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Coronavirus Information

90 Sloane Street: The Coronavirus Covid 19       20th March


 Personal Protection and Risk Reduction

The Key risk areas are supermarkets or chemists. We would advise wearing a protective mask, ideally an FFP3. Also, you could consider something to cover your eyes – maybe glasses or even protective goggles. This sounds strong and extreme, but it only takes one cough from somebody just behind to give you Coronavirus. There can be a long queue in a chemist waiting for medicines, and they may be people who are unwell.

We feel that while isolation is being recommended, it may be reasonable for people to go out for walks – unless the government decrees against this – so long as they keep more than a good distance from other people. To be safe, we would suggest keeping something like 4 metres away from anyone so that if something happens, one has at least got some meterage to spare.



Protective Masks

FFP3 masks are the best type for everyday use. These have materials which filter the air when you inhale. When you exhale, a valve opens and lets the air out of the mask. On re-inhalation the valve closes, and you suck the air in through the mask material. It is necessary to check that you have a close fit, so that when you breathe in you see the material of the mask moving in towards your face, so you know you have a good seal.

As mentioned above in at-risk situations we are pretty close to thinking it is sensible to wear some protective eye cover. The route for the virus to enter you is through your mouth, your nose, and your eyes.



Elderly Patients & At-Risk Groups 

The government believes this virus is going to go through the majority of the population before it is stops. (A vaccine may well be a year away). Only when about 60% of the population has been infected is there a chance of the effect of herd immunity. The best way of doing this, therefore, is to have younger   people, who are at less risk of serious complications, take on the infection to spare those at higher risk of serious complications.

For high-risk groups it is sensible to be very careful about who comes into your home. It may be that you have a cleaner who is mixing with many others who may be at risk of COVID-19. It could be sensible to not have that person coming in as they may be your largest risk element. This again sounds very tough, but we really need to protect high-risk people from contracting Coronavirus. By taking a few simple measures one really can reduce the risk enormously.




We would like to emphasise that taking exercise such as walking is important for your health and morale and will not put you at risk so long as you keep a decent distance from people.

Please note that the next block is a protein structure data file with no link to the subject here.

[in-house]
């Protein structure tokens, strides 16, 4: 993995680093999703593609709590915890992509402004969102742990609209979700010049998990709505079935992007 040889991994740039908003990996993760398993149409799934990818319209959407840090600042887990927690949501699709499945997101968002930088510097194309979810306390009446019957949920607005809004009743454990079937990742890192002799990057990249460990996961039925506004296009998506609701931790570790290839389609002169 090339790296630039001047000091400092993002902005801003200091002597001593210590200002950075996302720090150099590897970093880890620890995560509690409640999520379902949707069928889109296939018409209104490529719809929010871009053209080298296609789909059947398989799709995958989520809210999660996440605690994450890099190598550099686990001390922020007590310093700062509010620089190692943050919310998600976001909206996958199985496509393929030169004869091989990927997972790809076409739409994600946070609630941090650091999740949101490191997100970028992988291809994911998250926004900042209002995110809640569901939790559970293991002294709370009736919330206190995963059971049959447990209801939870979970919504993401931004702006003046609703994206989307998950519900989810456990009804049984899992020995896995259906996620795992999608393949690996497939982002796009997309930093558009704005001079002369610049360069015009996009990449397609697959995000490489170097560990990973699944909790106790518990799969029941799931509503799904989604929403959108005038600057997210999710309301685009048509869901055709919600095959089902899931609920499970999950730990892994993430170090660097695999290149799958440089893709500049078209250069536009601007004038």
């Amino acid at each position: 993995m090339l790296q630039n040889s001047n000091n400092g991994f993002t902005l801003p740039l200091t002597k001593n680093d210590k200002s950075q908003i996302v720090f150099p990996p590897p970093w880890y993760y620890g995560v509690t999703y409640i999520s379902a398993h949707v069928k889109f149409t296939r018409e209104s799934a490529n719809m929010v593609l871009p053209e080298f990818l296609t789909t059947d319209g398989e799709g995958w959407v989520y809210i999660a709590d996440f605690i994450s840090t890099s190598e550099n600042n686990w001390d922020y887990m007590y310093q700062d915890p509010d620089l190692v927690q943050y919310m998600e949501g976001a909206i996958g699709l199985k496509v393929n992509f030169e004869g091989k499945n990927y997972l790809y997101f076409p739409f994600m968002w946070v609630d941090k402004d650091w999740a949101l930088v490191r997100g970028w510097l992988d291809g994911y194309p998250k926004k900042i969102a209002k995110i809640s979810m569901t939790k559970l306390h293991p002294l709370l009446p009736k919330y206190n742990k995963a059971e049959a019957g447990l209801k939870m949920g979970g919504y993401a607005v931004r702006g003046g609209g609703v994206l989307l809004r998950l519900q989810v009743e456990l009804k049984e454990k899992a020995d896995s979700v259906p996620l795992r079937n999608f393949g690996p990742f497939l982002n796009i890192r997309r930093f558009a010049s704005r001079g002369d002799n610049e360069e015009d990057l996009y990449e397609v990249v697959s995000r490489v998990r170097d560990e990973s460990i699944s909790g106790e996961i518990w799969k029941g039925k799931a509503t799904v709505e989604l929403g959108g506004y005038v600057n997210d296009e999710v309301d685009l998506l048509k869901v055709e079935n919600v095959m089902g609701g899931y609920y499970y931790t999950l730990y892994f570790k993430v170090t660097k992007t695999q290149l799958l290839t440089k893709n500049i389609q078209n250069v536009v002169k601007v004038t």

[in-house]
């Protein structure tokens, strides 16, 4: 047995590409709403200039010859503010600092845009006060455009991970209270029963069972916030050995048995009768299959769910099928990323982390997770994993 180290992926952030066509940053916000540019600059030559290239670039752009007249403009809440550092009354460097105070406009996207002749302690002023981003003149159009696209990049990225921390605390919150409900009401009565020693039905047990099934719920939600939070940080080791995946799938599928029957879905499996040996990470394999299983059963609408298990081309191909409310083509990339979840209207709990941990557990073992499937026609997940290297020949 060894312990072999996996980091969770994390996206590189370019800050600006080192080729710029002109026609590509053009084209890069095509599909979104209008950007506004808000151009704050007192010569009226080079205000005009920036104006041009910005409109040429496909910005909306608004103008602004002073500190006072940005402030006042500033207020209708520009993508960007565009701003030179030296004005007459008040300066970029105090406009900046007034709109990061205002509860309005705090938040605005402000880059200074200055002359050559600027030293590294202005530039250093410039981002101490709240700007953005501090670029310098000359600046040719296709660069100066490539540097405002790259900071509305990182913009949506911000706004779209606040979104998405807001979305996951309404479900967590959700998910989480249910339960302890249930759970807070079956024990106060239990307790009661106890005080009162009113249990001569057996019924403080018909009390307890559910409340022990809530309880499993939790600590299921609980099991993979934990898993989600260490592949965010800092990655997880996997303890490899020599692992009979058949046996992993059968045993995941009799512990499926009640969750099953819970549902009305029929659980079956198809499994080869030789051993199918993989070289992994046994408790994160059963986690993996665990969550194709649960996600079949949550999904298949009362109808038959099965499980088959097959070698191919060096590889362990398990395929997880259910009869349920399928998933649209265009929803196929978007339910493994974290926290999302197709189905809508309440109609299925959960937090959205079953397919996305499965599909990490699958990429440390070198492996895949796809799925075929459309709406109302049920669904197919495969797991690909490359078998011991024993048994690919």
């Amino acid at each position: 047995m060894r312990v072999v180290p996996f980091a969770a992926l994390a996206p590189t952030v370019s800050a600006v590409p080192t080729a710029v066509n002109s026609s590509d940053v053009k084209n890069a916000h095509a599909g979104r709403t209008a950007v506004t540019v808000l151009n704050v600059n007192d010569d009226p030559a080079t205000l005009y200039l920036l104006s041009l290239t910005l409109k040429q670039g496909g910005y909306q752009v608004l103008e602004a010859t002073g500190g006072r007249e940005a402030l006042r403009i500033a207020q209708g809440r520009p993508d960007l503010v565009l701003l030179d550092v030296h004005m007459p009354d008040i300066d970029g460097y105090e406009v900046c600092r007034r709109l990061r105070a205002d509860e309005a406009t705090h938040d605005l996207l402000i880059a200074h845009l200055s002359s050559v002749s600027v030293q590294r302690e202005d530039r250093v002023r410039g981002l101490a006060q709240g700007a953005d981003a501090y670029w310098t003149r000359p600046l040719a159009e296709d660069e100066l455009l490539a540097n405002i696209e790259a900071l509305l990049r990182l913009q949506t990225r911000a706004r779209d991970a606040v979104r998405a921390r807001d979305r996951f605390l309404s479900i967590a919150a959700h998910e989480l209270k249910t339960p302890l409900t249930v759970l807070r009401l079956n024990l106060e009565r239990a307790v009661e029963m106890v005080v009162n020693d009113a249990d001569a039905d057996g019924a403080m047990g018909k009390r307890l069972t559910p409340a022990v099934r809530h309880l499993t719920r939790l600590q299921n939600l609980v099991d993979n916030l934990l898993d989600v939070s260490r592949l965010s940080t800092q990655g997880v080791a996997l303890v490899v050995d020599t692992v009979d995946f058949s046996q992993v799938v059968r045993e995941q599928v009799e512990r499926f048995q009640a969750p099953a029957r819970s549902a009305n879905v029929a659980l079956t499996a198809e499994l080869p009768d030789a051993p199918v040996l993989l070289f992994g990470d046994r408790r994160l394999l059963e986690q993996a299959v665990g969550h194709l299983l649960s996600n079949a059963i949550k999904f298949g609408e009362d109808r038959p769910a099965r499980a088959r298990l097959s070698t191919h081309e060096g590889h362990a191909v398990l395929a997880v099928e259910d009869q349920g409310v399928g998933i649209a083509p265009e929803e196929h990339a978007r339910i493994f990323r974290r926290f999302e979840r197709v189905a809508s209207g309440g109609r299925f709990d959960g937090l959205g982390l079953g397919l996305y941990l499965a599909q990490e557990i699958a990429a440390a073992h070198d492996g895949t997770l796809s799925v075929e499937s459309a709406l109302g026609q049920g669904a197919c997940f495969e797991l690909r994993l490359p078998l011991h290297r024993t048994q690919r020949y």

Oxygen Saturation Meters

As per our emailed letter of 14th March, we see having oxygen saturation meters in your home as being the key management item of this illness. It is unpredictable who will have the more difficult and complicated illness course from COVID-19. Therefore, having an oxygen saturation meter will mean that if you develop the infection we can keep an eye on your saturation and if it is still good then we will feel reassured – however much you are aching or coughing.



How to use an Oxygen Saturation Meter

  1. Insert the batteries and read the instructions. You may find you need to try one or two different fingers. Sometimes it picks up some venous flow rather than true capillary flow and may give false low readings. Therefore, we tend to hunt around trying different fingers to find the highest reading and that is the one that counts.
  2. They may not work when wearing nail varnish.
  3. A normal oxygen saturation is between 96-98%. If you have long-standing lung disease, it may be that your oxygen saturation runs at a lower level.
  4. Illness monitoring

If your oxygen saturation drops to 94% or less, it is definitely sensible to make contact with a GP or 111. If the oxygen saturation were to fall to close to 90%, then it is likely that you will need hospital admission and you should dial 999. You can contact us as well for further advice.



Hospital Admissions

At present we think that many insurance companies are not covering admissions for Coronavirus. Also, the private hospitals seem not to be wishing to take Coronavirus cases. However, many of the private hospitals will probably be involved in government contracts. We think that obtaining private admissions for Coronavirus infections is therefore likely to be more difficult, but we are monitoring this.



How can 90 Sloane Street help you if you think you have Coronavirus

We are doing a considerable number of telephone consultations. If you ring reception and book, a time will be made for your GP to speak to you.

We feel that telephone consultations, can be very helpful and supportive, together with an oxygen saturation meter. There will naturally be a charge for these telephone consultations

However, there will be circumstances where people may have chest pains, significant shortness of breath, or borderline oxygen concentrations. We are determined to help you and we have a large amount of protective clothing equipment, so we feel entirely prepared to see patients when sensible. We think patients just being left at home to fend for themselves with no monitoring or observation is far from safe.

The Practice has also bought many spare stethoscopes and blood pressure cuffs so we can decontaminate and clean them properly. We were also lucky enough to pre-stock extensively in terms of our medicines, so we have considerable supplies of antibiotics for patients who need them. We do not advise stockpiling of antibiotics at home, other than for patients with chronic conditions when it is sensible.